I always felt he sang with such authority,
as if his way was how the song should be,
and let the writer of it know, in no uncertain terms,
that they could use it too, once in a while.
Like John the Baptist, unlike Isaac’s Moses,
I always heard him from the wilderness,
imagining he dined on honeyed locusts
and came in from the desert with his song.
He could employ a rumble or a whisper,
cacaphony or simple silent prayer
in service to a song’s deep, inner meaning;
he sang no song that did not have it there.
At Woodstock, he seemed like a great prophet;
I wonder, just how many lives were changed.
He taught that music could indeed work wonders,
and heal wounds better than it could destroy.
23 APR 2013
for Richard Pierce “Richie” Havens (1941-2013)
The smile that sells the message never writes it.
The sweat under the spotlights is for show.
The work it takes to make it all look easy
few understand, and most will never know.
The pain endured to make an hour’s pleasure,
the loss a pittance gained cannot recoup:
how little it seems worth to just continue.
How low is it required that one must stoop?
The easy laugh – how hard it is to fake it:
to hold the sorrow back, year after year.
The work is not enough; nothing can make it
seem less a torture and more a career.
12 APR 2013
Sometimes an act itself becomes enough
to satisfy one’s hunger for applause;
and what discomforts must be suffered through
become, to reach an end, at last worthwhile.
That any others witness such a feat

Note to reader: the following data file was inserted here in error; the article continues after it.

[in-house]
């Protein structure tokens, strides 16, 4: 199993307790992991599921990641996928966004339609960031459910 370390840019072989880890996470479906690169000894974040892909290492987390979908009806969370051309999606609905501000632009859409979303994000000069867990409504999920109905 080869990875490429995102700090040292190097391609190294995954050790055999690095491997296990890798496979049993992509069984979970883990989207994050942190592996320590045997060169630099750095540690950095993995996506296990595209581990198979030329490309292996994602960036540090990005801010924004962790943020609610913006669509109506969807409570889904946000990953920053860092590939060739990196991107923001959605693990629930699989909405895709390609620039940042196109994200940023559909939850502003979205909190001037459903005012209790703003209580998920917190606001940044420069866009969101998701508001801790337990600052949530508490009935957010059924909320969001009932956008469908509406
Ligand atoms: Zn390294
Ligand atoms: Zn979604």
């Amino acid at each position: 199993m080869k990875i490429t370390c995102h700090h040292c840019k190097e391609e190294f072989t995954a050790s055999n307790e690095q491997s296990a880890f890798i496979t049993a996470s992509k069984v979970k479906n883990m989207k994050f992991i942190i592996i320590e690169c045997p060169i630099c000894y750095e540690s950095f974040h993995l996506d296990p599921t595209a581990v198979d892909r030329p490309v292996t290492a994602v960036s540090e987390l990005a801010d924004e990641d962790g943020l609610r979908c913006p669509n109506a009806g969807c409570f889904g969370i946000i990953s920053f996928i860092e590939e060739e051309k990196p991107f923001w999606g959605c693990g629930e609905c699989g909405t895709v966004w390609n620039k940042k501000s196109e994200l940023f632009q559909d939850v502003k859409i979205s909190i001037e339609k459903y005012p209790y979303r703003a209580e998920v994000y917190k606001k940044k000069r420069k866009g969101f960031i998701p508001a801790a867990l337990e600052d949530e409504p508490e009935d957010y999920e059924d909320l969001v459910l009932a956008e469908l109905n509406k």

is gratifying, yes, but not required;
to truly find yourself is, after all,
a personal accomplishment for one.
Sometimes the moment of epiphany
can be so subtle, it is not observed
except as a strange ripple in the air
that takes away the breath for just a while.
Then, quickly as it comes, the moment’s gone;
and time, paused by the spell, continues on.
07 APR 2013
For forty years, I’ve sung and played;
each bar, garage or concert stage
has its own ghosts, its private songs.
They do not share them all.
Some of these venues are long gone,
while others stand with different names;
those that remain all show their age.
We all get older, year by year.
The players, too, have come and gone
to better gigs or greener lawns;
sometimes, I hear of their success
and wonder if they think of me.
In forty years, I’ve found that songs
evolve or die. To stay the same
means fade away, and is not love;
I’m missing Buddy Holly now,
and many more I’ve never met
except perchance as lingering shades
who hang backstage, behind the lights
and sometimes, hum along.
05 APR 2013
OK, so I’m now 45 years old. I’ve been playing music onstage since I was 8. That’s 37 years in some kind of band or another, on stages of all kinds, in six different states and on at least three TV channels.
And here’s the bottom line, for me.
I don’t want to play in any more bar bands. As a matter of fact, I don’t want to play at any venue (except as a huge personal favor to a good friend or two) where the main purpose for attending wherever the music is playing is something other than the music onstage. And that includes places that use as their marketing campaign something like “Fridays and Saturdays, live music” as if the music were some kind of gracious amenity that attendees got as a bonus. No more gigs where you show up to do something else, and there just happens to be a band playing.